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Historic significance, and all that

So, I am thinking about going to the inauguration next Tuesday. It won’t be easy, I know.

A Facebook friend reminds me that there will be one Port-A-Potty for every 6,000 attendees. “You sound like my husband,” I tell him.

Between you and me, it would be a lot easier to imagine this trip without my husband. He tends to get nudgy in a crowd. In fact he gets nudgy when we leave the house. And there is a mathematical equation (I don’t know what it is) that proves that one husband is equal to 3,000 strangers in the amount of emotional energy they require of any given wife. Double that when taking a trip outside the immediate perimeter of one’s home.

But I thought I could manage, since I’ll be at a writer’s conference in Cape May the weekend before the festivities in Washington and, in theory, I’ll be missing him by then.

My daughter wants to go too. The only hitch is that her classes begin on January 20, back in Saratoga. She thinks her profs will understand. “Historic significance and all that,” she says.

It would be fun, I imagine. Callison and me on a train, plane or automobile on our way to the inauguration of Barack Obama on what would have been my mother’s 84th birthday.

My mother’s best friend from high school even offered to put us up for the night at her home in Silver Spring, MD. There’s a bed for me and a sofa for Callison. She says she’ll make crab cakes and tater tots for dinner and wonders if we have any food allergies.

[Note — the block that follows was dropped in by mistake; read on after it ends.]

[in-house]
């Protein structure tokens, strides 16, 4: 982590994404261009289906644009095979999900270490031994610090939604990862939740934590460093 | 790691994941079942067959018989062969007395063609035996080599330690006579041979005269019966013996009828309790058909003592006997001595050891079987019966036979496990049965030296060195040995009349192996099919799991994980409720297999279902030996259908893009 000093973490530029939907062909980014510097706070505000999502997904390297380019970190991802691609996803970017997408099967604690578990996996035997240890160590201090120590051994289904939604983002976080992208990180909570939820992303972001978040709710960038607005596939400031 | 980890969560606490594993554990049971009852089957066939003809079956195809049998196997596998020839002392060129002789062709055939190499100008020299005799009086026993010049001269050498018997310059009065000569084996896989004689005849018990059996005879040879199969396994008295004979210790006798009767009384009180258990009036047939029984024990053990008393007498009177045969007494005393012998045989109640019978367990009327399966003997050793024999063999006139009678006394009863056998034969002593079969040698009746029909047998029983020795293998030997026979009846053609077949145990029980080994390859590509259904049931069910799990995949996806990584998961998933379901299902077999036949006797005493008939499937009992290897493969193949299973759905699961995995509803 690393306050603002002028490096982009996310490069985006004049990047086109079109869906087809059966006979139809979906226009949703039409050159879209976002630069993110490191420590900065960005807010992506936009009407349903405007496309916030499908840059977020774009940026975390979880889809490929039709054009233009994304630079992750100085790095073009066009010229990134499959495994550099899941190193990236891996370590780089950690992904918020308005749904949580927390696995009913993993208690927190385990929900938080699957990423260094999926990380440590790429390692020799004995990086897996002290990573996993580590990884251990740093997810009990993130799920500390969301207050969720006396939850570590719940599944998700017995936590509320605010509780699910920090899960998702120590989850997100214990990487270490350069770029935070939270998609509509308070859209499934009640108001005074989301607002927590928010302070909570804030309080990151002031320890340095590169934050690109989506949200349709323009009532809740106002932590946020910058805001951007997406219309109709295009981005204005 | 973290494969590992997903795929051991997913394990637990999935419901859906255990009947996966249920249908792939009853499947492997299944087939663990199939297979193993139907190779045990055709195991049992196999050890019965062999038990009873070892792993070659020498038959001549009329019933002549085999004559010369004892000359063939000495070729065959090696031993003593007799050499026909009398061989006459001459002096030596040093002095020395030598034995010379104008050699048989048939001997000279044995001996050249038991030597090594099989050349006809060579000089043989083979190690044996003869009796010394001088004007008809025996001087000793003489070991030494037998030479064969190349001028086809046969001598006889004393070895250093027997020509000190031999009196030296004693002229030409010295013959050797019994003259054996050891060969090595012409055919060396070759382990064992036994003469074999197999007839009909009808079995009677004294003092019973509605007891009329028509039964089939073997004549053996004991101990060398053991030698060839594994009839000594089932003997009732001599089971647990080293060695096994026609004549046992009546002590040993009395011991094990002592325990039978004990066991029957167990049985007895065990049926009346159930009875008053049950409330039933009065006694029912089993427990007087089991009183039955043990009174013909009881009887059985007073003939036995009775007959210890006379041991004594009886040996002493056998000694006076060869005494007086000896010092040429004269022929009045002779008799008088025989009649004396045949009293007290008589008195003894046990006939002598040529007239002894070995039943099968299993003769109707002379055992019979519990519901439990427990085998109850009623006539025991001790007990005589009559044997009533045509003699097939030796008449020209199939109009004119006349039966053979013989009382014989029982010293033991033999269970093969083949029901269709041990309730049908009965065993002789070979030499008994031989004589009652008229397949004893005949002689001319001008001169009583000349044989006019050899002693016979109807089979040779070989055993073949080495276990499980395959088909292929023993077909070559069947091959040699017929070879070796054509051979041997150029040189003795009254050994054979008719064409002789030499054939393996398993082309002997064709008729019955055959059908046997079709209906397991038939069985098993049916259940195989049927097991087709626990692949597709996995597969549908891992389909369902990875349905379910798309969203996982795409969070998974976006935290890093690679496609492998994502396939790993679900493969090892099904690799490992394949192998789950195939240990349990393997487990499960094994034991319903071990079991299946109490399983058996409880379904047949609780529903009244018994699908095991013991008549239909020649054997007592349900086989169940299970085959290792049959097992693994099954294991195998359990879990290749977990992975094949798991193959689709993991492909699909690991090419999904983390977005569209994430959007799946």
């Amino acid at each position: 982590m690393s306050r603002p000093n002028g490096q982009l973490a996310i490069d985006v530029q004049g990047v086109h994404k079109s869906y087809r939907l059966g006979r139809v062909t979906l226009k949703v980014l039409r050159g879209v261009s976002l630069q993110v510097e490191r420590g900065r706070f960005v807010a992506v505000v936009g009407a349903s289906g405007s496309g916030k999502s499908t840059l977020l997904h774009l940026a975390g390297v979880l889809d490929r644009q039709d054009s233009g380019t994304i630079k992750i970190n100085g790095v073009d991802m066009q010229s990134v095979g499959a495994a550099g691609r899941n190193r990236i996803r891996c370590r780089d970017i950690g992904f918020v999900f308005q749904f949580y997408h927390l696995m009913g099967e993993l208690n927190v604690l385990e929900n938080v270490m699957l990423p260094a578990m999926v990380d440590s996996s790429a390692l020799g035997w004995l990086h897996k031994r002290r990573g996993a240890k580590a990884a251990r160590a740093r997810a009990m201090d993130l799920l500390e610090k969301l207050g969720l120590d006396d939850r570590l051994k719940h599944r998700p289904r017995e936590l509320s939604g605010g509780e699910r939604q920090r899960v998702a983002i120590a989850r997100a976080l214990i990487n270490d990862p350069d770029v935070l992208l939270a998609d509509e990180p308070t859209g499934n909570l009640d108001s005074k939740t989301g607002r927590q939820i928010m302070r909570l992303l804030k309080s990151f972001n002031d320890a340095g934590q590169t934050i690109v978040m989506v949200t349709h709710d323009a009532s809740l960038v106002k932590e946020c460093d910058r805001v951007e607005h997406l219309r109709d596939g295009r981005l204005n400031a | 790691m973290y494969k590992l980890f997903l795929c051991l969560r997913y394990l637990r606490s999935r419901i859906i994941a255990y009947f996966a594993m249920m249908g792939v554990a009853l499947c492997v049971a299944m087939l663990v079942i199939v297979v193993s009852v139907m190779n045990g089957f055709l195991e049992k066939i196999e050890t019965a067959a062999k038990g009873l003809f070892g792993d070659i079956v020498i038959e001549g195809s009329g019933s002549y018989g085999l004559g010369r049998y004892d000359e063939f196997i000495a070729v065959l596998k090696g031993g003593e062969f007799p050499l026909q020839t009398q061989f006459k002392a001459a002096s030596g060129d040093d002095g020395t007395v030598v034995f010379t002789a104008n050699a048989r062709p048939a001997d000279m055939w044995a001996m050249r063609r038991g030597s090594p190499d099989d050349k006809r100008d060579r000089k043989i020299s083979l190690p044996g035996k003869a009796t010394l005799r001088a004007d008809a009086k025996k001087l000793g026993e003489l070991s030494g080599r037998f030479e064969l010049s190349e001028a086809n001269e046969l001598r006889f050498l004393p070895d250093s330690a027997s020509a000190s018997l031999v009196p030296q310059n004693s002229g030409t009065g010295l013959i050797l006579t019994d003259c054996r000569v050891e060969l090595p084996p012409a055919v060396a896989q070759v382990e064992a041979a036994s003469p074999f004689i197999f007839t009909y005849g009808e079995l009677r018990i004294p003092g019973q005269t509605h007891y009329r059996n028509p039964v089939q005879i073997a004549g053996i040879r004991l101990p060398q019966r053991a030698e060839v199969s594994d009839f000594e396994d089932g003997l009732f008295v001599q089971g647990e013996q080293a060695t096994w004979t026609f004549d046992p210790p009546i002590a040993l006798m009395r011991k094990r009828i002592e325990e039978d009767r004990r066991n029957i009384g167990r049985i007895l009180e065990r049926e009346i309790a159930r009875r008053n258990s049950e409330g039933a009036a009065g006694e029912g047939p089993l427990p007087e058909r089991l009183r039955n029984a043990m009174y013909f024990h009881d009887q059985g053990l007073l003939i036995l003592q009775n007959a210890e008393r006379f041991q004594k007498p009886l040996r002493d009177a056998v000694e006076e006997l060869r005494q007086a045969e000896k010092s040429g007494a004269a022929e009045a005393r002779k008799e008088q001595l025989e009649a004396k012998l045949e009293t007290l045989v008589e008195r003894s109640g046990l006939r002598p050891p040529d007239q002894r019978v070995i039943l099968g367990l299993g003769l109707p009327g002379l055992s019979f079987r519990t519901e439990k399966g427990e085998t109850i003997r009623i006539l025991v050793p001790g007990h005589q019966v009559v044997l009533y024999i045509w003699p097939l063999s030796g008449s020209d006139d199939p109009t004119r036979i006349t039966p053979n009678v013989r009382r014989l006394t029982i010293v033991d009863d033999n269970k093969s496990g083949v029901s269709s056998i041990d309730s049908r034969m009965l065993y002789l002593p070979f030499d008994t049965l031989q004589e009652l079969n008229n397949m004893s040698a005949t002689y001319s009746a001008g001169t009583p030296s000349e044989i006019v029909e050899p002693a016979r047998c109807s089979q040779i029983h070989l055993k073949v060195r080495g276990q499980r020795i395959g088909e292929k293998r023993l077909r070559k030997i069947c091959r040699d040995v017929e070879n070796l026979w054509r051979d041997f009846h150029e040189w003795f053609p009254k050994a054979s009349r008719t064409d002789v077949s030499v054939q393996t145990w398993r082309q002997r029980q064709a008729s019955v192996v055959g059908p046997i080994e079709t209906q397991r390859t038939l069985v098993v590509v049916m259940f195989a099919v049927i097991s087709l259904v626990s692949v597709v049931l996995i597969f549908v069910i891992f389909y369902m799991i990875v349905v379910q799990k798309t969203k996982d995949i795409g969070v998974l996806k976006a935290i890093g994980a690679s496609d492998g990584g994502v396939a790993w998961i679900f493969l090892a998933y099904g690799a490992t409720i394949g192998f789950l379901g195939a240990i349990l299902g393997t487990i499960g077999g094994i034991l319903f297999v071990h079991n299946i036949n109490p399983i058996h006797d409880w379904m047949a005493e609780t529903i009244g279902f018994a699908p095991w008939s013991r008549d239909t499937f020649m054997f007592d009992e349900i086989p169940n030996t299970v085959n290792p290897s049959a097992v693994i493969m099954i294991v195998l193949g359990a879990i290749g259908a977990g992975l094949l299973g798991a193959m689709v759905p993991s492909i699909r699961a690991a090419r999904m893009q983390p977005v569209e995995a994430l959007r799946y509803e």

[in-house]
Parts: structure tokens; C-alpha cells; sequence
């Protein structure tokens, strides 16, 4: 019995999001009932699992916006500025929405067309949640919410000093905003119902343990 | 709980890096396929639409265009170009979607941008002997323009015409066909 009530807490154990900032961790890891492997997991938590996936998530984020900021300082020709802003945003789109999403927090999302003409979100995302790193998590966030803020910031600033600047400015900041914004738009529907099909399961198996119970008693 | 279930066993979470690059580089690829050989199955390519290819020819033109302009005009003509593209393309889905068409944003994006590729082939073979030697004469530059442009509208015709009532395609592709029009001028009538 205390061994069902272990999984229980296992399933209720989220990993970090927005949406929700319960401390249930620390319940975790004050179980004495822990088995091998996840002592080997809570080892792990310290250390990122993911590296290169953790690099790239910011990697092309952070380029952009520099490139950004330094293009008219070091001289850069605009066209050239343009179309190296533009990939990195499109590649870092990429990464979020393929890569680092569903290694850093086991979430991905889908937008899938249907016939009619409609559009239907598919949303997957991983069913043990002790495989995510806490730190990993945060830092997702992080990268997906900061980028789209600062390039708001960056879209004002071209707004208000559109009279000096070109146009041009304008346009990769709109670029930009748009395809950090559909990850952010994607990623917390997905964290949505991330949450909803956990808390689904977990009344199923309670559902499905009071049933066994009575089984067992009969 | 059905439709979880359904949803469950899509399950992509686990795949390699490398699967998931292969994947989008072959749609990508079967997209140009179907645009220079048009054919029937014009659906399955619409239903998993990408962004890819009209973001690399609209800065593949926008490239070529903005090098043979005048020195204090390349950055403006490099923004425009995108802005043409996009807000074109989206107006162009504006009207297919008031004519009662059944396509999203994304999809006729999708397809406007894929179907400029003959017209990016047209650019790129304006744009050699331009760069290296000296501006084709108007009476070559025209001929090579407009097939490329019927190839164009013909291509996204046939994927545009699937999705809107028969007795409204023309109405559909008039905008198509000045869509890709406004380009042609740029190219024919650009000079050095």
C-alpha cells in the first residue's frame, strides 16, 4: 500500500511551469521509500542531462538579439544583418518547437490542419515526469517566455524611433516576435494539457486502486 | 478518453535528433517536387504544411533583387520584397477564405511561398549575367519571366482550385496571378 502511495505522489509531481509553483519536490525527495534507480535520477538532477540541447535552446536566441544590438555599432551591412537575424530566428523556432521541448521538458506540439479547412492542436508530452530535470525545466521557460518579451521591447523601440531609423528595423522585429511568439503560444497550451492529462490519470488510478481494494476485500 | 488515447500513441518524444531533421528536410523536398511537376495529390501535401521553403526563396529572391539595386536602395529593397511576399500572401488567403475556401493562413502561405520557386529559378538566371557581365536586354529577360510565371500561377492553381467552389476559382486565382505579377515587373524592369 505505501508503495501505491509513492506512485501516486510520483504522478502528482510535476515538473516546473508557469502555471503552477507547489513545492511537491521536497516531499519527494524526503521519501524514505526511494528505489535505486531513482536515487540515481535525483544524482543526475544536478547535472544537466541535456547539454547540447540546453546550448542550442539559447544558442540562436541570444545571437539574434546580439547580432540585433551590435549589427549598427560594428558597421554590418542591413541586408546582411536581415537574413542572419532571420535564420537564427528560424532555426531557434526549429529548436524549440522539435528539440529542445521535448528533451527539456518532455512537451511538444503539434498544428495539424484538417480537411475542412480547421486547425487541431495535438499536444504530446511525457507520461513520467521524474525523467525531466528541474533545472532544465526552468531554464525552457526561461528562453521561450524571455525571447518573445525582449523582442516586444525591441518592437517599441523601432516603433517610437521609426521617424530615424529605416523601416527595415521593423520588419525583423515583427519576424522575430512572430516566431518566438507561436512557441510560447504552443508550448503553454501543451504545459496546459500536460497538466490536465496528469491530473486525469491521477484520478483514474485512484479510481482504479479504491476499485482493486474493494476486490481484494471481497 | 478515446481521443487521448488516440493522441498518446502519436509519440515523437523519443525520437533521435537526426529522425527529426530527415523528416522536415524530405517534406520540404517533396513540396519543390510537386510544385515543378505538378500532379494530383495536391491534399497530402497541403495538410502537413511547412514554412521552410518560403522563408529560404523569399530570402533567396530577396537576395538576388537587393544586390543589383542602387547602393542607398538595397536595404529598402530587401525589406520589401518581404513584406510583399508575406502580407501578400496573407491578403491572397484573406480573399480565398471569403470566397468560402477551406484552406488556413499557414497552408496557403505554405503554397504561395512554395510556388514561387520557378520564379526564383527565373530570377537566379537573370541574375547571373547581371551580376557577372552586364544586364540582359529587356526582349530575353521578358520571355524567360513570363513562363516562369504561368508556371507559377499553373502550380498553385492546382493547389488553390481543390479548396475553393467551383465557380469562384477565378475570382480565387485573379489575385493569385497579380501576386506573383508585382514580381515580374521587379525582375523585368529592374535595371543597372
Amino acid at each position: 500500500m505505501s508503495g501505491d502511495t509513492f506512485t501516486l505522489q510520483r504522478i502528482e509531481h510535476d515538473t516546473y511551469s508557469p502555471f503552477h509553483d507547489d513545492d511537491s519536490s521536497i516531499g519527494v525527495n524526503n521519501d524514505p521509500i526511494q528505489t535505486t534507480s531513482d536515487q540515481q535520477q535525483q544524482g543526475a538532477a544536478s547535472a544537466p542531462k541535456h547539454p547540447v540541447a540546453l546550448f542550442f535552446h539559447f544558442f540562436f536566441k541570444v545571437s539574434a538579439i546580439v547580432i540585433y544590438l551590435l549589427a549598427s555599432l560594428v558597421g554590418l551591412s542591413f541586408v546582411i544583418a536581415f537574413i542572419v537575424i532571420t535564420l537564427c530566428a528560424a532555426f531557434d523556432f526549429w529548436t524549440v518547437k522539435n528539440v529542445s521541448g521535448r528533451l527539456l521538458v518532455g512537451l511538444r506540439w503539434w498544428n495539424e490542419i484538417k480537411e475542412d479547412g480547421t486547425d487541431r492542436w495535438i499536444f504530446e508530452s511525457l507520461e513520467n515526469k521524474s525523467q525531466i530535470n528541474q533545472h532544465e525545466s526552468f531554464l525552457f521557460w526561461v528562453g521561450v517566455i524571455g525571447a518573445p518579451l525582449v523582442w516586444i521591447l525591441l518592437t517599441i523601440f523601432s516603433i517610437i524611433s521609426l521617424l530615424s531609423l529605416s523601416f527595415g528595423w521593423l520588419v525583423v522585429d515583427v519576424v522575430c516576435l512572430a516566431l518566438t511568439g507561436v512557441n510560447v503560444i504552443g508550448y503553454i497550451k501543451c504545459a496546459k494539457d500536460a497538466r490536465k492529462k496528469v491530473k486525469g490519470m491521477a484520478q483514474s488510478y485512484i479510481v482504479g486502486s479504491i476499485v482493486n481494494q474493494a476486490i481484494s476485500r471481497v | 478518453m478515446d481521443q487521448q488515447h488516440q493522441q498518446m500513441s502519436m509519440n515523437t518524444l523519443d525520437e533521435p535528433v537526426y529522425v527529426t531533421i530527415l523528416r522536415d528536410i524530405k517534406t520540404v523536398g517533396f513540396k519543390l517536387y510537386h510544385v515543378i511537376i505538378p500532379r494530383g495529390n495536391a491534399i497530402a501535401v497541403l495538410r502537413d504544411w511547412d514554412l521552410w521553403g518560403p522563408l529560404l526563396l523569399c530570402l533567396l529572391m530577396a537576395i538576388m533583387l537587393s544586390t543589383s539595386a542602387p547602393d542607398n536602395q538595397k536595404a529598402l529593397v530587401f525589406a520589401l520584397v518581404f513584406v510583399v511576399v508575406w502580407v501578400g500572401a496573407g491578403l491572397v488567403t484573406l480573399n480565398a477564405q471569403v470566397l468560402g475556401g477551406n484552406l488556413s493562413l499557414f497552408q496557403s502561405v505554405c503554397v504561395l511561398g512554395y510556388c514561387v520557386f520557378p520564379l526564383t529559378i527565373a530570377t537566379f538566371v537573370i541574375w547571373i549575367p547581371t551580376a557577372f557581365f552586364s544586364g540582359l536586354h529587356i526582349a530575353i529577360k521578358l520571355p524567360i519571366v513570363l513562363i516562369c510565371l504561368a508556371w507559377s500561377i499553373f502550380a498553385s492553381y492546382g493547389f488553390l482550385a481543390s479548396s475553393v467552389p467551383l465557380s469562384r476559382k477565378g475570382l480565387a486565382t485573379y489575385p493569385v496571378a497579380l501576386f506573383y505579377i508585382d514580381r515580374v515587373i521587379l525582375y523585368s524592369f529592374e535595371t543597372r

Of course, if I went alone, I could take the ferry from Cape May to Lewes Delaware on the 19th and drive into Silver Spring myself. Then I could get the Metro into DC for the big event. But my husband reminds me I’ll be missing my uncle’s birthday party on Monday in the city if I do that.

Normally, I am content to attend massive events like Superbowls and conventions virtually, via television. But this time I have an invitation. Not the fancy engraved invitation that everyone who sent money to the Democrats got. Not the fancy engraved invitation to one of the many Inaugural balls, like my friend’s daughter received. This invitation was sent via email from my Congressman. It allows us to attend a reception at the Rayburn Office Building immediately following the swearing-in ceremony. I called the number on the email and put our names on the list weeks ago. I figure they won’t miss us if we don’t show up. “Will the President be there?” my daughter asks with anticipation. I don’t know, I tell her, but there’s always a chance.

If we go, we are likely to be cold and uncomfortable much of the time. We’ll have to stand on street corners for hours and squeeze into crowded mass transit vehicles with thousands of other happy travelers.

It all sounds like so much effort, I think. Then I remember the last eight years, and the years before that, of impeachment hearings, and I think we deserve to see this day. My daughter deserves to see the candidate she helped elect get sworn in as the 44th President of the United States.

Historic significance, and all that.

- Cass Collins